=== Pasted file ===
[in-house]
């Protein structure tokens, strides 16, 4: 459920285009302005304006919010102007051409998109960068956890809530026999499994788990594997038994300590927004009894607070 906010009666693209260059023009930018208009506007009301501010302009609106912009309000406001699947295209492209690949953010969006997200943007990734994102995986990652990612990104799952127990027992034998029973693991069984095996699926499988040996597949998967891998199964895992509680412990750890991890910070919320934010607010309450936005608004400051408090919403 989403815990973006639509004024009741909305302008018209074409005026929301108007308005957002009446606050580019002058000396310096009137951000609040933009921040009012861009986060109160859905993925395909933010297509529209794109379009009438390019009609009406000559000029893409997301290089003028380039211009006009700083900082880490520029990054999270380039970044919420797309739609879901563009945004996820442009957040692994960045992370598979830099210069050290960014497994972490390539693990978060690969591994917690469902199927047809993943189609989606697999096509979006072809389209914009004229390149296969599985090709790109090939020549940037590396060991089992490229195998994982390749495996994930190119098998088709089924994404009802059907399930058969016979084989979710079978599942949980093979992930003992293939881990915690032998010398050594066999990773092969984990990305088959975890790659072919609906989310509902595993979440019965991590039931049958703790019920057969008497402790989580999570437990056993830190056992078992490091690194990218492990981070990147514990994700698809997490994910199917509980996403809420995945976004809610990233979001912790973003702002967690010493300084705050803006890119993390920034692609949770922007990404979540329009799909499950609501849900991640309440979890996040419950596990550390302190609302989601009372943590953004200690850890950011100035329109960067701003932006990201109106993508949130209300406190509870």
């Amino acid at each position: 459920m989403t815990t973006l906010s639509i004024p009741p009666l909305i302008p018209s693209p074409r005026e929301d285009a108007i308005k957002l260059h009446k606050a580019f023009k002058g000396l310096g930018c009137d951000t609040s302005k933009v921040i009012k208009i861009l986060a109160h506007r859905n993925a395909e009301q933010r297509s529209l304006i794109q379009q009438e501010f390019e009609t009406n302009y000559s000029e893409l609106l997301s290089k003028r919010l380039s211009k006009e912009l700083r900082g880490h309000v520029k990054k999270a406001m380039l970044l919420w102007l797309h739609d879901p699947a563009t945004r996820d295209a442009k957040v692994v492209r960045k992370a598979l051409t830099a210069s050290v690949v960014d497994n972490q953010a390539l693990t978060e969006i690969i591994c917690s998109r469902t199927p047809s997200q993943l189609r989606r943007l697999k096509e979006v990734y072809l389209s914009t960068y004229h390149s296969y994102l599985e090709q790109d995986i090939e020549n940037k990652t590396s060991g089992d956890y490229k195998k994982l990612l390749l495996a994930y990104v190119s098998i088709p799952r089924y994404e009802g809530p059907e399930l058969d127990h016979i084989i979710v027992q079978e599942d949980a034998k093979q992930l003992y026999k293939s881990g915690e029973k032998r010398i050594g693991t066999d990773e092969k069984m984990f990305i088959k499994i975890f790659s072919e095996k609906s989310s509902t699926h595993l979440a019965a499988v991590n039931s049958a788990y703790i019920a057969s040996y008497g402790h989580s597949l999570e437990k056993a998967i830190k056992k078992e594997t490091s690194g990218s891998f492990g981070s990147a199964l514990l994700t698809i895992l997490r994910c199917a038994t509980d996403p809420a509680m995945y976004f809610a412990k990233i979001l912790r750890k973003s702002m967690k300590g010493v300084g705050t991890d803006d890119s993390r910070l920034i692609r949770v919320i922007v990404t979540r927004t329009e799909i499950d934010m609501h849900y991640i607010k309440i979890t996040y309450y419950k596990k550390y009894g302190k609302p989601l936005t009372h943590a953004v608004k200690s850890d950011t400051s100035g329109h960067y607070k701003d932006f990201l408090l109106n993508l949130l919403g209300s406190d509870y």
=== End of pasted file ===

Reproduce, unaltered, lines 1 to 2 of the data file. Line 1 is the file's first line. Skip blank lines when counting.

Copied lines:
[in-house]
């Protein structure tokens, strides 16, 4: 459920285009302005304006919010102007051409998109960068956890809530026999499994788990594997038994300590927004009894607070 906010009666693209260059023009930018208009506007009301501010302009609106912009309000406001699947295209492209690949953010969006997200943007990734994102995986990652990612990104799952127990027992034998029973693991069984095996699926499988040996597949998967891998199964895992509680412990750890991890910070919320934010607010309450936005608004400051408090919403 989403815990973006639509004024009741909305302008018209074409005026929301108007308005957002009446606050580019002058000396310096009137951000609040933009921040009012861009986060109160859905993925395909933010297509529209794109379009009438390019009609009406000559000029893409997301290089003028380039211009006009700083900082880490520029990054999270380039970044919420797309739609879901563009945004996820442009957040692994960045992370598979830099210069050290960014497994972490390539693990978060690969591994917690469902199927047809993943189609989606697999096509979006072809389209914009004229390149296969599985090709790109090939020549940037590396060991089992490229195998994982390749495996994930190119098998088709089924994404009802059907399930058969016979084989979710079978599942949980093979992930003992293939881990915690032998010398050594066999990773092969984990990305088959975890790659072919609906989310509902595993979440019965991590039931049958703790019920057969008497402790989580999570437990056993830190056992078992490091690194990218492990981070990147514990994700698809997490994910199917509980996403809420995945976004809610990233979001912790973003702002967690010493300084705050803006890119993390920034692609949770922007990404979540329009799909499950609501849900991640309440979890996040419950596990550390302190609302989601009372943590953004200690850890950011100035329109960067701003932006990201109106993508949130209300406190509870």